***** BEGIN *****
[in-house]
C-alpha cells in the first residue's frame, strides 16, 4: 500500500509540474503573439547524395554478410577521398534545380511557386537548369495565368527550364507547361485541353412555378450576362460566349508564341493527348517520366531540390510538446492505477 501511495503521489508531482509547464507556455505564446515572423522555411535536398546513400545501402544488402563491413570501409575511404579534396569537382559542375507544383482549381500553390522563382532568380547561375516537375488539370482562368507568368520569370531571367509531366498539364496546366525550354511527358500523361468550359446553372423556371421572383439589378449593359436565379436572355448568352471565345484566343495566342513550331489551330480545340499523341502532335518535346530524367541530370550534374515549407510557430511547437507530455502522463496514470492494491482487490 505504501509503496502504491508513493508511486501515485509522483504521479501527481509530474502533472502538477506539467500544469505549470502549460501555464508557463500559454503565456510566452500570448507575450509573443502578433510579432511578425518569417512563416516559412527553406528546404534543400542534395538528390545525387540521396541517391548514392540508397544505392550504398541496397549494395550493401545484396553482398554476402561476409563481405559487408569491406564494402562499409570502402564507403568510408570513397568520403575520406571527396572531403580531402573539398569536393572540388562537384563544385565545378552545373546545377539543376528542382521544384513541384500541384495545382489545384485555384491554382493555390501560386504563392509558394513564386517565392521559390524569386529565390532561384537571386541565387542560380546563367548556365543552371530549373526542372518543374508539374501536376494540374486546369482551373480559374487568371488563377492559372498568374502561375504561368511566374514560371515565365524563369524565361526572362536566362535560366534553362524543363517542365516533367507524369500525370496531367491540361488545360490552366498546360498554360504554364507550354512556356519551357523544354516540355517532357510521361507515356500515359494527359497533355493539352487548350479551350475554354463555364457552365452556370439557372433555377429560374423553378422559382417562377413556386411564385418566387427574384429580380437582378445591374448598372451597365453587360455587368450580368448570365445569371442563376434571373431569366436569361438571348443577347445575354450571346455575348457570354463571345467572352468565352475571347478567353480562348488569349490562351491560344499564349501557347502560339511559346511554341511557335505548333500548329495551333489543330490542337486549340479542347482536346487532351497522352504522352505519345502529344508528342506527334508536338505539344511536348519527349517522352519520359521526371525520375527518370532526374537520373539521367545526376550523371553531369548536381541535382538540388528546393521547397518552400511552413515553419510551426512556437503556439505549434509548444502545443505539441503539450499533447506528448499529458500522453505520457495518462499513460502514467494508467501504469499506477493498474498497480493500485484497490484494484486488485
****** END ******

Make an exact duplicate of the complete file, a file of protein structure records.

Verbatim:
[in-house]
C-alpha cells in the first residue's frame, strides 16, 4: 500500500509540474503573439547524395554478410577521398534545380511557386537548369495565368527550364507547361485541353412555378450576362460566349508564341493527348517520366531540390510538446492505477 501511495503521489508531482509547464507556455505564446515572423522555411535536398546513400545501402544488402563491413570501409575511404579534396569537382559542375507544383482549381500553390522563382532568380547561375516537375488539370482562368507568368520569370531571367509531366498539364496546366525550354511527358500523361468550359446553372423556371421572383439589378449593359436565379436572355448568352471565345484566343495566342513550331489551330480545340499523341502532335518535346530524367541530370550534374515549407510557430511547437507530455502522463496514470492494491482487490 505504501509503496502504491508513493508511486501515485509522483504521479501527481509530474502533472502538477506539467500544469505549470502549460501555464508557463500559454503565456510566452500570448507575450509573443502578433510579432511578425518569417512563416516559412527553406528546404534543400542534395538528390545525387540521396541517391548514392540508397544505392550504398541496397549494395550493401545484396553482398554476402561476409563481405559487408569491406564494402562499409570502402564507403568510408570513397568520403575520406571527396572531403580531402573539398569536393572540388562537384563544385565545378552545373546545377539543376528542382521544384513541384500541384495545382489545384485555384491554382493555390501560386504563392509558394513564386517565392521559390524569386529565390532561384537571386541565387542560380546563367548556365543552371530549373526542372518543374508539374501536376494540374486546369482551373480559374487568371488563377492559372498568374502561375504561368511566374514560371515565365524563369524565361526572362536566362535560366534553362524543363517542365516533367507524369500525370496531367491540361488545360490552366498546360498554360504554364507550354512556356519551357523544354516540355517532357510521361507515356500515359494527359497533355493539352487548350479551350475554354463555364457552365452556370439557372433555377429560374423553378422559382417562377413556386411564385418566387427574384429580380437582378445591374448598372451597365453587360455587368450580368448570365445569371442563376434571373431569366436569361438571348443577347445575354450571346455575348457570354463571345467572352468565352475571347478567353480562348488569349490562351491560344499564349501557347502560339511559346511554341511557335505548333500548329495551333489543330490542337486549340479542347482536346487532351497522352504522352505519345502529344508528342506527334508536338505539344511536348519527349517522352519520359521526371525520375527518370532526374537520373539521367545526376550523371553531369548536381541535382538540388528546393521547397518552400511552413515553419510551426512556437503556439505549434509548444502545443505539441503539450499533447506528448499529458500522453505520457495518462499513460502514467494508467501504469499506477493498474498497480493500485484497490484494484486488485